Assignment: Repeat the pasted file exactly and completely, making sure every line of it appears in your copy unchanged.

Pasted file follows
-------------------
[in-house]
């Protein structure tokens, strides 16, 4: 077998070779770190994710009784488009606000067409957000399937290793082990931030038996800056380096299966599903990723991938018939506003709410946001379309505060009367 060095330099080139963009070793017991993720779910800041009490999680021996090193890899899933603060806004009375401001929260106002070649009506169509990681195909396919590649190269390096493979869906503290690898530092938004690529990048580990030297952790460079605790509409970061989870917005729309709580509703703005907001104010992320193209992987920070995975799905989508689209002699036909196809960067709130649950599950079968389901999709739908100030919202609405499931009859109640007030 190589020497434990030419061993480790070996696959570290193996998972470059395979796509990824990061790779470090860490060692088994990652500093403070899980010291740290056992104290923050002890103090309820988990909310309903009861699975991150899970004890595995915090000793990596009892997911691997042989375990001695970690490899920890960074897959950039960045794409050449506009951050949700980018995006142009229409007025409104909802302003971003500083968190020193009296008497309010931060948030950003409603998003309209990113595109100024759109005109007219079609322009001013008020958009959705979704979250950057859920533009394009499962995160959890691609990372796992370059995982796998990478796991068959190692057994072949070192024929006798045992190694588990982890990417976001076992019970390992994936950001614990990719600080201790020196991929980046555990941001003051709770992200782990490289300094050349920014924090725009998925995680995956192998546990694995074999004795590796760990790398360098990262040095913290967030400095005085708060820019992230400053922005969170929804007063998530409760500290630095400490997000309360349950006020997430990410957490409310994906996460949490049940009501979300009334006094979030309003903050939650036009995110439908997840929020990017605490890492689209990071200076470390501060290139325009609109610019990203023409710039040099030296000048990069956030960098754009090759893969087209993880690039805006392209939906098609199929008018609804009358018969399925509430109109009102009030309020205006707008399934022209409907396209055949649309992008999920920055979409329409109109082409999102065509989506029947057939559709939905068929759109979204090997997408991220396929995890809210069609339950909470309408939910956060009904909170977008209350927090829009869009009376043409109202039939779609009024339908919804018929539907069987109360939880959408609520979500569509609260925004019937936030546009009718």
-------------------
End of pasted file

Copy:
[in-house]
């Protein structure tokens, strides 16, 4: 077998070779770190994710009784488009606000067409957000399937290793082990931030038996800056380096299966599903990723991938018939506003709410946001379309505060009367 060095330099080139963009070793017991993720779910800041009490999680021996090193890899899933603060806004009375401001929260106002070649009506169509990681195909396919590649190269390096493979869906503290690898530092938004690529990048580990030297952790460079605790509409970061989870917005729309709580509703703005907001104010992320193209992987920070995975799905989508689209002699036909196809960067709130649950599950079968389901999709739908100030919202609405499931009859109640007030 190589020497434990030419061993480790070996696959570290193996998972470059395979796509990824990061790779470090860490060692088994990652500093403070899980010291740290056992104290923050002890103090309820988990909310309903009861699975991150899970004890595995915090000793990596009892997911691997042989375990001695970690490899920890960074897959950039960045794409050449506009951050949700980018995006142009229409007025409104909802302003971003500083968190020193009296008497309010931060948030950003409603998003309209990113595109100024759109005109007219079609322009001013008020958009959705979704979250950057859920533009394009499962995160959890691609990372796992370059995982796998990478796991068959190692057994072949070192024929006798045992190694588990982890990417976001076992019970390992994936950001614990990719600080201790020196991929980046555990941001003051709770992200782990490289300094050349920014924090725009998925995680995956192998546990694995074999004795590796760990790398360098990262040095913290967030400095005085708060820019992230400053922005969170929804007063998530409760500290630095400490997000309360349950006020997430990410957490409310994906996460949490049940009501979300009334006094979030309003903050939650036009995110439908997840929020990017605490890492689209990071200076470390501060290139325009609109610019990203023409710039040099030296000048990069956030960098754009090759893969087209993880690039805006392209939906098609199929008018609804009358018969399925509430109109009102009030309020205006707008399934022209409907396209055949649309992008999920920055979409329409109109082409999102065509989506029947057939559709939905068929759109979204090997997408991220396929995890809210069609339950909470309408939910956060009904909170977008209350927090829009869009009376043409109202039939779609009024339908919804018929539907069987109360939880959408609520979500569509609260925004019937936030546009009718």